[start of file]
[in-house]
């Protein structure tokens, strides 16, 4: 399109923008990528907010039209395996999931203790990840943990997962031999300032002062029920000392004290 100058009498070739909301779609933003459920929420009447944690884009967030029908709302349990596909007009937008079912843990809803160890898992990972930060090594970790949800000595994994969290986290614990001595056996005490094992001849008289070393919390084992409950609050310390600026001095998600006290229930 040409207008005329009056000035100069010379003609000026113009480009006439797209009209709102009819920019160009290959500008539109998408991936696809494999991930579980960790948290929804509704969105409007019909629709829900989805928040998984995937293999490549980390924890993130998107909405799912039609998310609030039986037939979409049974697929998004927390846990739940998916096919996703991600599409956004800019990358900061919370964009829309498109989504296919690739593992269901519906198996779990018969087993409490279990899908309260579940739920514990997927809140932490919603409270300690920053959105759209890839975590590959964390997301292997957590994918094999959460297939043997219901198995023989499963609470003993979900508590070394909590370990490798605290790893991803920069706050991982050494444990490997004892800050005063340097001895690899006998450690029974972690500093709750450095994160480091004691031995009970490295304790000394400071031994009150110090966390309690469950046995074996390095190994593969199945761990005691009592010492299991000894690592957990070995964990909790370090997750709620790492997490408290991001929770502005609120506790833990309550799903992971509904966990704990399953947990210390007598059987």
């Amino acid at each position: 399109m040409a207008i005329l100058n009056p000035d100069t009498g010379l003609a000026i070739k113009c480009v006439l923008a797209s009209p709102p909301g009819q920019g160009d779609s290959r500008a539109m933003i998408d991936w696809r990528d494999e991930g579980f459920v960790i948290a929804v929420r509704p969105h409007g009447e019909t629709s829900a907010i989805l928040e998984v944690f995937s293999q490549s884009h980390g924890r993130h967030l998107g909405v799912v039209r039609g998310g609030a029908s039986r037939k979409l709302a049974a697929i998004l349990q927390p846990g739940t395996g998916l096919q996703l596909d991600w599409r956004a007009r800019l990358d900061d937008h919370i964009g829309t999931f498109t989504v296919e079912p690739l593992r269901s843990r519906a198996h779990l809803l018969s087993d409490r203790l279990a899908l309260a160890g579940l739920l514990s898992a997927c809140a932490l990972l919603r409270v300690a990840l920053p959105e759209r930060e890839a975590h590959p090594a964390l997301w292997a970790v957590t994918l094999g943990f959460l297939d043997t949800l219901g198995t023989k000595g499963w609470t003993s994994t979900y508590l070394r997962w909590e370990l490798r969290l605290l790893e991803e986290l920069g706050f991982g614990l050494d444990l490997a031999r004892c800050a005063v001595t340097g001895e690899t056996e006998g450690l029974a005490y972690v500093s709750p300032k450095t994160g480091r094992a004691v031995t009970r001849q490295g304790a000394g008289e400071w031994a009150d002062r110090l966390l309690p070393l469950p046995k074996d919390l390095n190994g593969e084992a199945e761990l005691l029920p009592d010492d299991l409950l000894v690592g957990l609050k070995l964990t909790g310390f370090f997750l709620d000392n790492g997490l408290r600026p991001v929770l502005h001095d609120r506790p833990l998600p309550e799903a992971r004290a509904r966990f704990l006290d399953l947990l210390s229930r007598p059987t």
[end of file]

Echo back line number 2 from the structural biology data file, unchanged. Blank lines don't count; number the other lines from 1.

């Protein structure tokens, strides 16, 4: 399109923008990528907010039209395996999931203790990840943990997962031999300032002062029920000392004290 100058009498070739909301779609933003459920929420009447944690884009967030029908709302349990596909007009937008079912843990809803160890898992990972930060090594970790949800000595994994969290986290614990001595056996005490094992001849008289070393919390084992409950609050310390600026001095998600006290229930 040409207008005329009056000035100069010379003609000026113009480009006439797209009209709102009819920019160009290959500008539109998408991936696809494999991930579980960790948290929804509704969105409007019909629709829900989805928040998984995937293999490549980390924890993130998107909405799912039609998310609030039986037939979409049974697929998004927390846990739940998916096919996703991600599409956004800019990358900061919370964009829309498109989504296919690739593992269901519906198996779990018969087993409490279990899908309260579940739920514990997927809140932490919603409270300690920053959105759209890839975590590959964390997301292997957590994918094999959460297939043997219901198995023989499963609470003993979900508590070394909590370990490798605290790893991803920069706050991982050494444990490997004892800050005063340097001895690899006998450690029974972690500093709750450095994160480091004691031995009970490295304790000394400071031994009150110090966390309690469950046995074996390095190994593969199945761990005691009592010492299991000894690592957990070995964990909790370090997750709620790492997490408290991001929770502005609120506790833990309550799903992971509904966990704990399953947990210390007598059987």